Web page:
This sort of blockbuster exhibition is something the British Museum does well, and this is one of their best yet. From the high art to crude graffiti, from naughty sculptures to a baby’s cradle, the breadth and richness of Roman life are brought to life in an experience no one with an interest in the ancient world will want to miss.

“Life and Death in Pompeii and Herculaneum” runs until September 29.

Photo of the Day- In the shadow of Vesuvius

Photo of the day

Today’s Photo of the Day comes from Flickr user SummitVoice1 who tells us:

“We spent a couple of days in Napoli on our last European trip, wandering the ruins of Pompeii, where the stories of ancient Romans clutching their coins and jewelery while being engulfed by ash served as a reminder – you can’t take it with you. And I’ve always thought that the Napoli-style pizza, thick with anchovies and black olives, is the best.”

Do you have an image you would like to share with us? Upload it to the Flickr Gadling group pool. If we like your image we might just pick it to be a future Photo of the Day.


Volcanic Activity: Vesuvius Buries Pompeii

UNESCO studies Pompeii troubles

Pompeii, pompeii, Italy, italy, Roman, archaeology
A UNESCO team has arrived at Pompeii to investigate the recent collapses of ancient walls and buildings, All Headline News reports.

Two Roman walls collapsed earlier this week, and in November the House of Gladiators fell down. Authorities blame heavy rains but there’s a growing controversy over the lack of maintenance at the site.

The Roman city was buried in ash during an eruption of Mt. Vesuvius in 79 AD. The ash kept the city remarkably preserved, making it one of the world’s top archaeological treasures.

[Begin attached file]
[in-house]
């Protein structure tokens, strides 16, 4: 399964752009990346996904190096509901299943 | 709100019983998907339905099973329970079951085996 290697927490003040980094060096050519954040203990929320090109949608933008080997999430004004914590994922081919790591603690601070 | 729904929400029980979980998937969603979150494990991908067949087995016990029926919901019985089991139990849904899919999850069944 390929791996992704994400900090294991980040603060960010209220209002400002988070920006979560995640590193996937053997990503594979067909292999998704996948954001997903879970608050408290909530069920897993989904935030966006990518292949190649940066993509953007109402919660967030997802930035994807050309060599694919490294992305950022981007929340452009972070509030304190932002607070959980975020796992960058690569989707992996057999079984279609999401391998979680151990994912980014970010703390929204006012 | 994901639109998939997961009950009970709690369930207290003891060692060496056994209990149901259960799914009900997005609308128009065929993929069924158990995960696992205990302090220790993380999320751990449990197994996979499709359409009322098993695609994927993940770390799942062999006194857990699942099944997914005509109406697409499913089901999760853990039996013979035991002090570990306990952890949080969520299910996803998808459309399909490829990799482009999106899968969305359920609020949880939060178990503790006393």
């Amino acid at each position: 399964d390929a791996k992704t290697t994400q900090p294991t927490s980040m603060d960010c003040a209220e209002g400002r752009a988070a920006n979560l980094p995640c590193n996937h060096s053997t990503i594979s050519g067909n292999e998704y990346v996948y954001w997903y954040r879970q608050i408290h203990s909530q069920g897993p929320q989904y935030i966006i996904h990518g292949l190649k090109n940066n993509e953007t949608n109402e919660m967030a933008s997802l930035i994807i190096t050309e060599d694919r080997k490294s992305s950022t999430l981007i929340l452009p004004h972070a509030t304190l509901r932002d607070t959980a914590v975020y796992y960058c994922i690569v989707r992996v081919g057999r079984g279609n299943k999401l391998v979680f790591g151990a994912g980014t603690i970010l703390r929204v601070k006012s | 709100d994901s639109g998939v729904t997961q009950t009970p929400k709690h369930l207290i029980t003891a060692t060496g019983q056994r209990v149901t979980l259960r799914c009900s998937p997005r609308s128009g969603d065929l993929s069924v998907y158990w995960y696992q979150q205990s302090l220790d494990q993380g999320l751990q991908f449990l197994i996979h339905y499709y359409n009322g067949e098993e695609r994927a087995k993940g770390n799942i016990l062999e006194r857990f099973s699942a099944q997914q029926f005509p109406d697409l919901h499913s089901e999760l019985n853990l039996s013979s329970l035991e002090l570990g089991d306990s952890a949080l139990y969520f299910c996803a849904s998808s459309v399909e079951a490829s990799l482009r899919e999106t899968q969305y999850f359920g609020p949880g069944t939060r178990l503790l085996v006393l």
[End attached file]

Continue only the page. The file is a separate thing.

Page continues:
The team will study the site and give suggestions as to how to preserve it, but the investigators have made clear that it is Italy’s responsibility to do the work. The Italian government has created a task force of archaeologists, craftsmen, and architects to shore up the walls and buildings. Considering that the last conservation project at Pompeii is under investigation for mob connections, it remains to be seen how effective this new task force will be.

[Photo courtesy user Alago via Wikimedia Commons]

House of Gladiators in Pompeii collapses


Italian Archaeologists are enraged at Saturday’s collapse of the House of Gladiators in Pompeii. The 40 ft. wide structure had recently undergone reconstruction work on its roof, which might have contributed to its total collapse during heavy rains early on Saturday morning. An even greater culprit may turn out to be the Italian Arts Ministry. The ministry’s secretary general, Roberto Cecchi, admitted the building hasn’t had routine maintenance for more 50 years.

Now archaeologists, environmentalists, and conservationists are calling for the arts minister to resign and are demanding an investigation.

The Schola Armaturarum was buried like the rest of Pompeii when the nearby Mt. Vesuvius erupted in 79 AD. There is some debate about the building’s original use, with archaeologists unsure if it was a school, an armory, or something else. A series of frescos of winged Victories bearing weapons has led many researchers to draw the conclusion that the building was reserved for gladiators. Pompeii receives millions of visitors every year and while the building wasn’t open to the public, it was next to a walkway. If the collapse had happened during opening hours, archaeologists warn, people could have been injured or killed.

State prosecutors are already investigating how funding for the site has been used and if there has been any Mafia involvement. Huge cuts to arts and culture funding has prompted a Italian museum strike on November 12.

[Image courtesy Wikimedia Commons]